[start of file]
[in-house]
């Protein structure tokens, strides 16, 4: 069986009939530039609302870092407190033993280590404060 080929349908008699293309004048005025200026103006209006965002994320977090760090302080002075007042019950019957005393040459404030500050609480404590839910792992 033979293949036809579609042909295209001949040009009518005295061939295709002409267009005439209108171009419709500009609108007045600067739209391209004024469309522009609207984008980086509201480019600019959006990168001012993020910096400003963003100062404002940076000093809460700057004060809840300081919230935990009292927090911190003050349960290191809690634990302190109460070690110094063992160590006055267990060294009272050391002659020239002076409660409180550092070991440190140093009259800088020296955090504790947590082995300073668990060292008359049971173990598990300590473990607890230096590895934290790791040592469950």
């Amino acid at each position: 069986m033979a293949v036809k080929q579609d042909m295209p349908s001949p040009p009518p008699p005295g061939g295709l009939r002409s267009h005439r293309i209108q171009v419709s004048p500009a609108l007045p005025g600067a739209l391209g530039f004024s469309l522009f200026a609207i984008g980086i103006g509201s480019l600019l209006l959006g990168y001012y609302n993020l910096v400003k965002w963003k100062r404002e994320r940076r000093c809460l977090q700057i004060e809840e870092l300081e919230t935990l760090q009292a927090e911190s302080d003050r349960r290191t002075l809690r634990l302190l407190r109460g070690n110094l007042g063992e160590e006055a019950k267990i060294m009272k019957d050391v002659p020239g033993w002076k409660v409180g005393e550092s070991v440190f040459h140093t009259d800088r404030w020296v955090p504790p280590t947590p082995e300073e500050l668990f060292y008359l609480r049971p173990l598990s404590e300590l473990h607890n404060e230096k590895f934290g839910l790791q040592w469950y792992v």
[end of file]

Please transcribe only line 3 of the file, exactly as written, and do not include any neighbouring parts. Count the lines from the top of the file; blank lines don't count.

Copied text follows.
């Amino acid at each position: 069986m033979a293949v036809k080929q579609d042909m295209p349908s001949p040009p009518p008699p005295g061939g295709l009939r002409s267009h005439r293309i209108q171009v419709s004048p500009a609108l007045p005025g600067a739209l391209g530039f004024s469309l522009f200026a609207i984008g980086i103006g509201s480019l600019l209006l959006g990168y001012y609302n993020l910096v400003k965002w963003k100062r404002e994320r940076r000093c809460l977090q700057i004060e809840e870092l300081e919230t935990l760090q009292a927090e911190s302080d003050r349960r290191t002075l809690r634990l302190l407190r109460g070690n110094l007042g063992e160590e006055a019950k267990i060294m009272k019957d050391v002659p020239g033993w002076k409660v409180g005393e550092s070991v440190f040459h140093t009259d800088r404030w020296v955090p504790p280590t947590p082995e300073e500050l668990f060292y008359l609480r049971p173990l598990s404590e300590l473990h607890n404060e230096k590895f934290g839910l790791q040592w469950y792992v």